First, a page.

I’m not the most prolific of poets (have a look at the dates on these blog posts if you don’t believe me). I am the tortoise in that fable of Aesop (although I doubt I’m going to win or that it’s even a race). For me, poetry takes time – not so much in the writing, but in the living and pondering, the overflow.
I realised a long time ago (but especially when I was co-running the infamous Collingwood cafe Good Morning Captain in the early 2000s) that full-time work takes a lot of energy out of me. As does unemployment. So I’ve accepted a kind of never-finally-resolvable “balance” – a mercurial mix of part-time work, facilitating creative writing classes and “open-ended poetry time”. And that “poetry time” has come to rely (for better and worse) on grants and residencies.
In July, thanks to Copyright Agency’s Cultural Fund, I’m off to Boulder Colorado USA, for the Summer Writing Program of the Jack Kerouac School of Disembodied Poetics at Naropa University. Four weeks of workshops, talks, panels, readings and collaborations. I’ve been running quite a few writing workshops recently – which I love – but it’s time now to be immersed and challenged myself.
Recently, I’ve been reading Anne Waldman’s poetry collection Manatee / Humanity (Waldman co-founded the School with Allen Ginsberg and others in 1974). It’s a wide-ranging, intimate, philosophical and visceral odyssey into humanity’s relationship with animal otherness. The poetry is compassionate and its experimentation comes out of the real rather than any kind of detachment. It’s ambitious and angry and has a sense of wit. One of the four workshops I’m taking at the Summer Writing Program will be with her, which is exciting, as are the other workshops and events.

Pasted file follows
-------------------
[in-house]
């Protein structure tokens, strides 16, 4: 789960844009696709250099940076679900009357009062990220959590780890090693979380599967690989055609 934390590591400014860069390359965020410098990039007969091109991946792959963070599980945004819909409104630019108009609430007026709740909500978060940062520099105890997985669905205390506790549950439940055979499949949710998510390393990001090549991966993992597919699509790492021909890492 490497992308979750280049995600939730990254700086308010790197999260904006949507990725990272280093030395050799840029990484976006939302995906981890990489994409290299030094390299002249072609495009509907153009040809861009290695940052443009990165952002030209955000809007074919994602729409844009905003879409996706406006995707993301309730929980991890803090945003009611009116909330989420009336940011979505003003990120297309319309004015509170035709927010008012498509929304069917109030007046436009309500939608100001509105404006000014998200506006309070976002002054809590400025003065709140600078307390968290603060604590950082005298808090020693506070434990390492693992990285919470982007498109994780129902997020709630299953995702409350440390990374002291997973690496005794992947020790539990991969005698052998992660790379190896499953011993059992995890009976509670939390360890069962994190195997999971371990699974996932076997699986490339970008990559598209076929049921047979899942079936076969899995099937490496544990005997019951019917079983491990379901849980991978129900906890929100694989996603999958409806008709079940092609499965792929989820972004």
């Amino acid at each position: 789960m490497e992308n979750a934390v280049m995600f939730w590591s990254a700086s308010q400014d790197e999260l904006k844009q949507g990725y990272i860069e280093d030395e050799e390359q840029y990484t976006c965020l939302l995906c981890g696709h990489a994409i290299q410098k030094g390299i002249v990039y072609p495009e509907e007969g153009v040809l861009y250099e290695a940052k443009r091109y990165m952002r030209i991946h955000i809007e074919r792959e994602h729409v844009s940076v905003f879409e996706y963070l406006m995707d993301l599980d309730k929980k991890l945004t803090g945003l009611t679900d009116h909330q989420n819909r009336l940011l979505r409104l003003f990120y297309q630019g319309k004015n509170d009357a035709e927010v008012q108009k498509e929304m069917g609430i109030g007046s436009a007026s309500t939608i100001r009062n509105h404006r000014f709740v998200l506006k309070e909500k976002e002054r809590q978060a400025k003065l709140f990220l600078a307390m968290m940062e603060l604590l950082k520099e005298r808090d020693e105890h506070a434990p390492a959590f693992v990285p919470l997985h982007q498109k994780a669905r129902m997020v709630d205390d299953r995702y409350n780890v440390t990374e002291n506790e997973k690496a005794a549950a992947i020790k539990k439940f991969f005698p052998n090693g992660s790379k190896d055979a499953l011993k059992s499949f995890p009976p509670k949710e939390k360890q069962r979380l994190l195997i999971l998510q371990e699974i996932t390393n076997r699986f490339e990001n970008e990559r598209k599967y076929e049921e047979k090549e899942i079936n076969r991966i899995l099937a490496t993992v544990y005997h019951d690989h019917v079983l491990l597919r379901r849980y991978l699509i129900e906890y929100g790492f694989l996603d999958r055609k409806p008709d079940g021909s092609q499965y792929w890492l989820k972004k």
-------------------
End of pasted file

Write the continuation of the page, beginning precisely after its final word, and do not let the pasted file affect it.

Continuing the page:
There’s a certain anticipation which is really useful. I’ve been so busy of late, but stimulated, so poetry feels like it’s simmering, ready to boil over. With any luck, being transplanted into another country, and in a place that values poetry and creativity so highly, will be really fruitful. I experienced that in Chennai India, when I was there 18 months ago. Which takes me to this quote, which I read last night.
Poetry of the artists’ colony: poems about grass being cut a long way off, poetry of vacation rather than vocation, poems written on retreat, like poems written at court, treating the court as the world. This is not to deplore the existence of artists’ colonies, but rather the way they exist in a society where the general maldistribution of opportunity (basic needs) extends to the opportunity (basic need) to make art. Most of the people who end up at artists’ colonies, given this maldistribution, are relatively well-educated, have had at least the privilege of thinking that they might create art… [Art] produced in an exceptional, rarefied situation like [this] can become rarefied, self-reflecting, complicit with the circumstances of its making, cut off from a larger, richer and more disturbing life.
Adrienne Rich, “Tourism and Promised Lands”
Beneath this window in Chennai, I’d watch people go about their everyday lives – trading, eating, talking, waiting, laughing, begging. From dawn to dusk and all through the night, they’d be there, the poignant and unsettling sensory overload pressing against the hotel window. Yes, the hotel window. In other words, I was there, but not there.
Chennai is not Boulder, of course, and a hotel is not a University summer school. But I am taking this opportunity because I don’t want to “retreat” – I want my poetry to be stretched, expanded, deepened, all those words you scatter on grant applications but are so much more intangible and profound when you approach the empty page. And when you approach the “full page” of the world as it is – immensely complex, beautiful, unjust, strange and familiar. Wish me luck.